We’re joined by Kevin Garton, Chief Operating Officer of Context Capital Partners a leading alternative investment specialist firm.
Kevin has taken a very circuitous route to where he is now. He’s worked in organizations of every size, from Fortune 500 companies to small startups. And he’s hung his hat across a variety of industries, from consumer products, internet media, financial services to enterprise software.
And along this journey, Kevin learned that the heart of a strategy is making choices that enable you to be competitive or have a competitive advantage in the market that you decide to operate in – regardless of your organization’s size or what industry you’re in.
So over the past year, he’s used his expertise to help Context Capital Partners redefine their business strategy – and put the right people in the right roles to make this new strategy happen.
Kevin walks us through what it takes to develop a sound business strategy – and, just as important, the misconceptions many people have around what a strategy actually is.
The idea of creating a strategy may sound simple, even obvious, but as you’ll learn in this episode, the choices you have to make almost never are.
What is a Strategy - The Myths, Misconceptions, and Challenges
The heart of a strategy, Kevin says, is really about making choices that enable you to be competitive or have a competitive advantage in the market that you decide to operate in.
But there are myths and misconceptions on what a sound strategy entails:
Strategy = Vision or mission
Mission and vision are important part but really provide the direction and don’t provide the details that you need to encompass a complete strategy. This is an extremely common mistake.
Strategy = Best practices
They can be part of the strategy, but they are not the strategy itself.
Strategy = Plan
The plan is really the set of tactics that you use to implement that strategy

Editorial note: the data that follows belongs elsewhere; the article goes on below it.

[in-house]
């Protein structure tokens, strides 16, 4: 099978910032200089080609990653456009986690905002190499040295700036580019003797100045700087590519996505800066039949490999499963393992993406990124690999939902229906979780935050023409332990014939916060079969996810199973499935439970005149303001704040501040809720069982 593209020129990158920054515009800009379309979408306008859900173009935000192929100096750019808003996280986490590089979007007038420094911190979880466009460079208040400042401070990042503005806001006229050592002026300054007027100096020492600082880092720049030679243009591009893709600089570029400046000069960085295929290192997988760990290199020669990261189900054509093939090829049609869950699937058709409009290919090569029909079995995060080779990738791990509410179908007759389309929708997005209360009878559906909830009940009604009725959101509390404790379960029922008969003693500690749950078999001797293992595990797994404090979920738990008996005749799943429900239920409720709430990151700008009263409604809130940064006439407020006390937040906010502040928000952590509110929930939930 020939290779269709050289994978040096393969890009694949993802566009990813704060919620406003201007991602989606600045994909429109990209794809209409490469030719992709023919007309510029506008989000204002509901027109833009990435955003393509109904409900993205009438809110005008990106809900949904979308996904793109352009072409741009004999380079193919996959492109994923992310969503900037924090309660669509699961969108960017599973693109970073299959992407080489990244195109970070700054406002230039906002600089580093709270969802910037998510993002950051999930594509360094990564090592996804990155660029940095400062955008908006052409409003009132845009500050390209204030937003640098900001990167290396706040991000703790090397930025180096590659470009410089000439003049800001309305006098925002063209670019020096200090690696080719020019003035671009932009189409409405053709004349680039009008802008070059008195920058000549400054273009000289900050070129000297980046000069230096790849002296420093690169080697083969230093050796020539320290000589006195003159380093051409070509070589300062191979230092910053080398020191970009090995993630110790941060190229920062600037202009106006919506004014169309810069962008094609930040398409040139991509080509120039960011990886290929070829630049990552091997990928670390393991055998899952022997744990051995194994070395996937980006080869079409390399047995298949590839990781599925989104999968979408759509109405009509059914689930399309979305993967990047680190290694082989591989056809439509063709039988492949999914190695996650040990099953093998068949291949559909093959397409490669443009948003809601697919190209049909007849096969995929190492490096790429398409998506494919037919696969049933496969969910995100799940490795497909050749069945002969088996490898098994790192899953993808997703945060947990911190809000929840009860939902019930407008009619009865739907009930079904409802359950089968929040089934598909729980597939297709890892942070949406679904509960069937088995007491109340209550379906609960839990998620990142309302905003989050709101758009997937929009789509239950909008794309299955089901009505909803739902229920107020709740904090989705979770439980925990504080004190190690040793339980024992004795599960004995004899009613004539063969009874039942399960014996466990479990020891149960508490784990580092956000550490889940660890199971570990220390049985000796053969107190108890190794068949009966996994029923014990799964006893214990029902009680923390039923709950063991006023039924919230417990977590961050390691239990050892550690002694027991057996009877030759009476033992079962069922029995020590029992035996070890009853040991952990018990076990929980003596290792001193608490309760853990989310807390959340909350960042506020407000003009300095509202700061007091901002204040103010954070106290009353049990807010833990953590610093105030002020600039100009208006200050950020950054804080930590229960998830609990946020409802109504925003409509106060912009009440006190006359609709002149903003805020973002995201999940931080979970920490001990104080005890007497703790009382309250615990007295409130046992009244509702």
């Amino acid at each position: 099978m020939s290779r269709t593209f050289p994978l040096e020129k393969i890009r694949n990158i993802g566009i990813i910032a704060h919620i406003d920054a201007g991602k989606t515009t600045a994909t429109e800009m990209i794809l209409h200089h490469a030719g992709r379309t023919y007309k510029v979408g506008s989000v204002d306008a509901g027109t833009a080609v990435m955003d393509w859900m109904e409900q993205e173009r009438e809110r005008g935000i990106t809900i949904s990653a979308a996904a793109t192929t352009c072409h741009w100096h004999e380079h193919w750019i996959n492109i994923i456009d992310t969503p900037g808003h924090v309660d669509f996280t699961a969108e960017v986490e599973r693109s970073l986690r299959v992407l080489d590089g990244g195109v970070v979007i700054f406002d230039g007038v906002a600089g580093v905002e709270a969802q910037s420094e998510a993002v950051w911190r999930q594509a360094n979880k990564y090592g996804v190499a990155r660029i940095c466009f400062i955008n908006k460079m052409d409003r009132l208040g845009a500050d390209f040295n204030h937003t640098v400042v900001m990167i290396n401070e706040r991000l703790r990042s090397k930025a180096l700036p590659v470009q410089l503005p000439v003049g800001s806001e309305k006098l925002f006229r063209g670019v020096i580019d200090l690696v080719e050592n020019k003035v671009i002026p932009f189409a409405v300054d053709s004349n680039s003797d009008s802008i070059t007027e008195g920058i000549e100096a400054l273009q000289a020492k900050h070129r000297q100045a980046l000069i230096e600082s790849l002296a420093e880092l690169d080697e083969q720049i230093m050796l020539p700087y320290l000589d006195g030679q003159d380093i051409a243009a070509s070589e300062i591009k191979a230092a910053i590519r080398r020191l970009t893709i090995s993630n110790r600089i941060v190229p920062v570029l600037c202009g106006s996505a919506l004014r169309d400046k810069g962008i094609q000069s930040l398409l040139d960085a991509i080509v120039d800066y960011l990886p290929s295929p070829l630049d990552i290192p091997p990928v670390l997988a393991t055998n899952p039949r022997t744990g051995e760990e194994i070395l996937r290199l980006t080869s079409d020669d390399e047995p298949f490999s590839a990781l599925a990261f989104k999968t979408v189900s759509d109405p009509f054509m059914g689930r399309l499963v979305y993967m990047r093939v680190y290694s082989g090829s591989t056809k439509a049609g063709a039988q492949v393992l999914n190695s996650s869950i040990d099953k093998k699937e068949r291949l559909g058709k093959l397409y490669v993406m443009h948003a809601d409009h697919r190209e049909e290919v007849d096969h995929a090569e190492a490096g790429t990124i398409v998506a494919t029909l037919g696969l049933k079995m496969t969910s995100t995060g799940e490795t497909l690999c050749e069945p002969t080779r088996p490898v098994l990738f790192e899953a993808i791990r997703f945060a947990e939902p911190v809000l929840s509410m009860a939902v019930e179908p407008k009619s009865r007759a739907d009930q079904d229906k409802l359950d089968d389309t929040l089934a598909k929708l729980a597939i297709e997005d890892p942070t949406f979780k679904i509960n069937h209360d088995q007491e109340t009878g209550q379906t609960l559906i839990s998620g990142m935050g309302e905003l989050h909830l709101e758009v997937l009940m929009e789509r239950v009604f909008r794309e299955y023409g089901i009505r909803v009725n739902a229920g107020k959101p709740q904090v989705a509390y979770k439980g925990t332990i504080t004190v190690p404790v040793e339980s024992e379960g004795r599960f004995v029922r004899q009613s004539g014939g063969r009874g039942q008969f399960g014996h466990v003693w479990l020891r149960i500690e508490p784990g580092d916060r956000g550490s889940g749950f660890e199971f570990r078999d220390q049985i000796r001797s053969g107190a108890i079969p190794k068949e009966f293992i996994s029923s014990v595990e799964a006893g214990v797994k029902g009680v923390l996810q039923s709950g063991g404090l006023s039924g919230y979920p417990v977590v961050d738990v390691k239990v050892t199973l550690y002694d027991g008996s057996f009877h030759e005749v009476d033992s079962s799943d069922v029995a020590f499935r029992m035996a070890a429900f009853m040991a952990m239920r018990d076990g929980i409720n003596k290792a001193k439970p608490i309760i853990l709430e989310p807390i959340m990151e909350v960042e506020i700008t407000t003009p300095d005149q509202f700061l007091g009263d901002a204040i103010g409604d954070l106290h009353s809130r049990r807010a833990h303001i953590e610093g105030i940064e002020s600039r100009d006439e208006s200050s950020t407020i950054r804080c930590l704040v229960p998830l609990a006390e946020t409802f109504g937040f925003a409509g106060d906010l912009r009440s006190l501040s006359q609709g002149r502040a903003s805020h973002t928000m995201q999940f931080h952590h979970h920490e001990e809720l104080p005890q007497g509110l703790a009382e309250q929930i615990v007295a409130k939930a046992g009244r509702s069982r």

Another big challenge for many organizations is that there's nobody in the company is specifically responsible for creating, communicating, and implementing the strategy – and every organization needs a Kevin!
“Making those choices is hard. And what happens, I think, in a lot of environments, is it's inherently easier to focus on plans and tactics.” But when you make the right choices, they free you to focus on the things that really matter.
Developing a Sound Strategy is a Marathon not a Sprint
The process of creating a strategy starts with research and analysis, and that can go on for months – and it should go on for months!
You need ensure your data reflects a comprehensive viewpoint internally and externally because you are going to miss something if you only approach it from a narrow perspective.
And while there isn’t necessarily a secret sauce to creating a perfect strategy, Kevin believes in leveraging frameworks (e.g. SWOT analysis, Point of Parity/Point of Difference Model) because they help create structure, mutual understanding and alignment.
Once it’s developed, however, you still need to constantly iterate on the strategy by examining the outcomes, analyzing the results, and starting the whole research analysis process again.
A strategy requires a lot of intellectual honesty. Just because you say you do something as a company or you write it as a goal doesn't necessarily mean you have the capability, the resources, or the know-how to do that.
One of the most important things is to make sure that someone at your company is responsible for strategy. If there is no one with a holistic understanding of the strategy and the ability to communicate it, you won’t make progress.
A valuable way to develop your strategy is leveraging frameworks. You can even think of it like a Venn diagram where it’s the intersection of what you are passionate about, what you are great at and how you make money.
Strategy development should also be top down, and then bottom up. You're going to miss something if you only approach it from the entry level or the mid level or the top level. You really need to get all throughout the organization.
It’s critical to create alignment when building your strategy and then making sure that you're communicating the process and the plan. If people don't understand the strategy, they can't buy into the strategy and it will never be executed correctly.
The process of creating a strategy starts with research and analysis and your research should involve going outside of the organization and interviewing people externally. It needs to reflect an outside in, inside out, top down, and bottoms up perspective. And this insight should be collected on an ongoing basis.
Think of it as a circular process where you research, plan, get feedback, implement and analyze your activity which will lead you back to potentially need to do more research. It’s ultimately an iterative process.
A strategy isn’t one and one. You need to constantly iterate on it. And to do that, think of doing a pilot – build something small, deploy it in a controlled environment and see how it works.
And these iterations are also about having your cross-functional teams be part of the strategic planning process, putting in their input at every step of the way.
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